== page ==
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I am looking for ways to describe collaboration in Latin. My main interest is scientific collaboration, if the type matters. I would like to have both a verb "to collaborate" and a noun "collaboration". These English words have obviously a Latin origin, but I have been unable to find collaborare or collaboratio in Latin dictionaries, so I assume they are not found in classical literature. Are there better words for this kind of thing? I prefer attested classical expressions, but later ones are also welcome.

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For referring to a collaborator, have you thought of socius or adiutor? The latter does not necessarily imply a subordinate role and can quite well be used of equals in a partnership. Each has a wide range of application, but the sense is always of working together in the same enterprise.

To describe a collaboration on matters scientific, it's probably better to try working round the subject. This would allow you to use such words/phrases as una experire to imply the relationship between co-workers: e.g. Gaius et Marcus una operabantur.

None of this is in the way of objecting to collaborare, etc., which strike me as perfectly valid but not quite the thing for a scientific dissertation in proper classical style - if that's what you want.

  • Thanks! I think socius is an excellent word. It might be good to work around collaborare, but having such a verb available just in case is useful. – Joonas Ilmavirta Sep 13 '16 at 14:26
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I have found collaboro/collaborare in the Gaffiot (lit. work in concert) with reference to cum, laboro and Tertullian On Repentance :

Non potest corpus de unius membri vexatione laetum agere: condoleat universum et ad remedium conlaboret necesse est.

De Paenitentia, Tertulliani

A translation uses "join with one consent". The same dictionary provided collega (colleague) and collegarius (one of the colleagues), refering to cum, lego and noting conlega sapientae from Cicero's De natura deorum :

Metrodori vero, qui est Epicuri collega sapientiae, multa inpudentiora recitabat; accusat enim Timocratem, fratrem suum, Metrodorus, quod dubitet omnia, quae ad beatam vitam pertineant, ventre metiri, neque id semel dicit, sed saepius.

De natura deorum, Cicero

A translation says co-partner in philosophy, which feels like some colleague...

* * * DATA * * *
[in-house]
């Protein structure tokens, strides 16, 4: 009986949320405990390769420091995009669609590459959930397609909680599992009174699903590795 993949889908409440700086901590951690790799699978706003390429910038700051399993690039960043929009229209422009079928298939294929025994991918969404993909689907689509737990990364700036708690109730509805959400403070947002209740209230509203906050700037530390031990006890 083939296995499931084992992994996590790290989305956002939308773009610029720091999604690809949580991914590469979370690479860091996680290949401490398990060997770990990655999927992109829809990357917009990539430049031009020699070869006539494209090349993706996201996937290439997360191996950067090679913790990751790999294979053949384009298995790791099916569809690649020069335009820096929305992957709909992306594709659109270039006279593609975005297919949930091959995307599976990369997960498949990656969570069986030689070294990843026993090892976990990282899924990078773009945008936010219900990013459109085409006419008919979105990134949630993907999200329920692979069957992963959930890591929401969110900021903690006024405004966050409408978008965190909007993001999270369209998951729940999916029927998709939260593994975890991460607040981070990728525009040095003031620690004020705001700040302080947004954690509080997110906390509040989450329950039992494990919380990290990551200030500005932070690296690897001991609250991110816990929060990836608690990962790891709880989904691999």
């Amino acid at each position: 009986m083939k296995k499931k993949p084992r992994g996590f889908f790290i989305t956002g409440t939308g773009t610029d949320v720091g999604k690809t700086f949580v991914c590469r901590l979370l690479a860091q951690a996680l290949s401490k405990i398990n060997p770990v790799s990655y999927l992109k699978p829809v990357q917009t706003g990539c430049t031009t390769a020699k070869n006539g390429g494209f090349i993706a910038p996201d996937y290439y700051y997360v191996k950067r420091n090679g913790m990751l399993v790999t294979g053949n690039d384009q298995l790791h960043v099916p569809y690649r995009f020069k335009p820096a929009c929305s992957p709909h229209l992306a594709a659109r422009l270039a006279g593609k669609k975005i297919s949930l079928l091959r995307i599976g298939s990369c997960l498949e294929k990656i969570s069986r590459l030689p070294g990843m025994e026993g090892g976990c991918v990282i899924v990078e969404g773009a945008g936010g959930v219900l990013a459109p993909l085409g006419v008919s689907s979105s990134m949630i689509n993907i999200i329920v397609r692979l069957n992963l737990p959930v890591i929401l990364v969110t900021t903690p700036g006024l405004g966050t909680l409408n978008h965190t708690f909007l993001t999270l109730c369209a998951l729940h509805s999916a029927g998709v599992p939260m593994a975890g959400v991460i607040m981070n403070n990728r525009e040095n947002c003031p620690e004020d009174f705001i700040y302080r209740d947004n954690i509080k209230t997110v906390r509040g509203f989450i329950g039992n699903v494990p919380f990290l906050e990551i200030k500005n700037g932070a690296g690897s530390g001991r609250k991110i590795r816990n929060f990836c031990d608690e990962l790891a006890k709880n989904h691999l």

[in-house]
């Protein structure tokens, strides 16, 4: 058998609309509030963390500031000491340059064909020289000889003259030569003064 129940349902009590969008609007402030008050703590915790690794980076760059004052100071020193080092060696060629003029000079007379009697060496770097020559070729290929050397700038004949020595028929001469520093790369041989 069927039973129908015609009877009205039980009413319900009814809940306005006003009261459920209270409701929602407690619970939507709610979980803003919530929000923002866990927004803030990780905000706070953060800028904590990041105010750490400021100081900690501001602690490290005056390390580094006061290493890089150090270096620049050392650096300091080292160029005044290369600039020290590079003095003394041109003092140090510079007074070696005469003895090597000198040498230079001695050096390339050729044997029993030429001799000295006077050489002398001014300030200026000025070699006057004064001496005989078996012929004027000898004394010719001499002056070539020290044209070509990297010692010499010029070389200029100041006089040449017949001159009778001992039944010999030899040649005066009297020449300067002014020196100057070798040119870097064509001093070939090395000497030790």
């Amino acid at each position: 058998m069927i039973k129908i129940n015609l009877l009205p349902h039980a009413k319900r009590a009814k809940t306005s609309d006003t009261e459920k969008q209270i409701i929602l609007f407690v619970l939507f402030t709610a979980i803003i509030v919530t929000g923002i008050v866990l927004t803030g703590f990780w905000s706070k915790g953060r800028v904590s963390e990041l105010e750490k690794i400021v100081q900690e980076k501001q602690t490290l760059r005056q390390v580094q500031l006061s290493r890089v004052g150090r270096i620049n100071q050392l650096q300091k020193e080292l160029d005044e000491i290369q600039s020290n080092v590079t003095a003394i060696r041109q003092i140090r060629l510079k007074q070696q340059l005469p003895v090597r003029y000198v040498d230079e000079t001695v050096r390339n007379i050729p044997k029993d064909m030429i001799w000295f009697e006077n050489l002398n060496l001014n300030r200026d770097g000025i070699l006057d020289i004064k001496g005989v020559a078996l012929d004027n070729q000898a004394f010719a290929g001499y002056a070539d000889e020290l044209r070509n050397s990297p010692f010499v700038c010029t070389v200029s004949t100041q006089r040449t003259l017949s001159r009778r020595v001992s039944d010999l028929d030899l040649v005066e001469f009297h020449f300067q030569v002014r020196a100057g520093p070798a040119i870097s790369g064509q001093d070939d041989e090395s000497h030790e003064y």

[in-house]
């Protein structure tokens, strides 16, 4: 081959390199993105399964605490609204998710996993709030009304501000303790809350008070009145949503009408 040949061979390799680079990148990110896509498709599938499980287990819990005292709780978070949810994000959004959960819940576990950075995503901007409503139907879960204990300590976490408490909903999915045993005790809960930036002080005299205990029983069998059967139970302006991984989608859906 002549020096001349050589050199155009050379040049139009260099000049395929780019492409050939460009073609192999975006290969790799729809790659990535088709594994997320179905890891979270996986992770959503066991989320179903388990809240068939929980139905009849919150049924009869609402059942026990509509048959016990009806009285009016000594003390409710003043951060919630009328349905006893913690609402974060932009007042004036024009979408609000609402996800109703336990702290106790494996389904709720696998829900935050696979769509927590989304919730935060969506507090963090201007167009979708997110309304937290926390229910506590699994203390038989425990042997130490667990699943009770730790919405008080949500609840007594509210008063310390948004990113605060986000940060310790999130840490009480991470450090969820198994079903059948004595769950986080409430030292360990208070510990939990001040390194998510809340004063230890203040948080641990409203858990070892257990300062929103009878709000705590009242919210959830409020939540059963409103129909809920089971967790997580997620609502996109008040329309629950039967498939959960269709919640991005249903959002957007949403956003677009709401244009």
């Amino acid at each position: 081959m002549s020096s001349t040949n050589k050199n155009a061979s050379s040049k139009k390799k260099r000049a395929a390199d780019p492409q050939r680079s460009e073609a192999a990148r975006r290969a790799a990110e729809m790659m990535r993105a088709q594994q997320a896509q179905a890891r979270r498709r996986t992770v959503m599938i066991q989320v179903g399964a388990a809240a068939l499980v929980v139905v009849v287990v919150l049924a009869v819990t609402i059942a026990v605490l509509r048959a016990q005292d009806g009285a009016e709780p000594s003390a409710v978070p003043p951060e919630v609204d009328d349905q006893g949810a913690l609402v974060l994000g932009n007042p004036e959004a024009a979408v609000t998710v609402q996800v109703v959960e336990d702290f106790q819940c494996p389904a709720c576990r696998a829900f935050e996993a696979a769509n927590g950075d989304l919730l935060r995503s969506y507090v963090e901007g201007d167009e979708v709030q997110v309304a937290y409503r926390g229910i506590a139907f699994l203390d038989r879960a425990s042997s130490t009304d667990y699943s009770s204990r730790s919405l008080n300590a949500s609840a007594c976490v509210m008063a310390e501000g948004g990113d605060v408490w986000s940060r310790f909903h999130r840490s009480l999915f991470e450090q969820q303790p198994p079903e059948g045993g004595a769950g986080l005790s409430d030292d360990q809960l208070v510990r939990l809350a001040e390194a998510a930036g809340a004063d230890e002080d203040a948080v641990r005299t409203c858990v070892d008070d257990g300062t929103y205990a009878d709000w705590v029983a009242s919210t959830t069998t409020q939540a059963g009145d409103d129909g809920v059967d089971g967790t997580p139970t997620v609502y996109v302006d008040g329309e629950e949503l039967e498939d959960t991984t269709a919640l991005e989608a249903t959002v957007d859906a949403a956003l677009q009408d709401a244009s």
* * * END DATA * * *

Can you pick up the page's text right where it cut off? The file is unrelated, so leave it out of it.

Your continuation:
• I am now convinced that collaborare (or conlaborare) is good, but collega might not be what I'm looking for. My understanding is that it is closer to "colleague" than "collaborators". For example, all mathematicians are my colleagues, but only few of them my collaborators. – Joonas Ilmavirta Sep 12 '16 at 13:05
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    Finding a fitting word, good classical style but not prone to misunderstandings in modern use, is not easy. I'm hesitant with "associate" as well, since it is not clear (to me) if working together is involved. But if collaborare is fine, one should be able to derive collaborator, attested by itself or not. I'm not sure there is a better choice. – Joonas Ilmavirta Sep 13 '16 at 4:33
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    @JoonasIlmavirta It exists later it seems, but duCange is completely obscure to me. It is indeed not easy. The association (adsocietas) may be too tight a partnership to describe what you mean... – user425 Sep 13 '16 at 5:31
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collaboro or conlaboro is also in L/S, with the same unique reference to the early Christian author Tertullian (who writes fairly decent classicising Latin). It is a correctly formed prefixed verb and I would think it mere chance that it is not attested in classical authors.

http://www.perseus.tufts.edu/hopper/text?doc=Perseus%3Atext%3A1999.04.0059%3Aentry%3Dcollaboro

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My suggestion may or may not fit the spirit of your question, but the Creator ineffabilis (Student's Prayer of Thomas Aquinas) is beautifully written and includes a request that God collaborate with the three stages of a student's work:

Ingressum instruas,
progressum dirigas,
egressum compleas.

These are all classically attested words (obviously), though they certainly are not stand-ins for the more prosaic "collaborate."

  • This is more in the spirit of a student-advisor collaboration than collaboration between peers. Not exactly what I looked for, but still useful. – Joonas Ilmavirta Sep 12 '16 at 19:08

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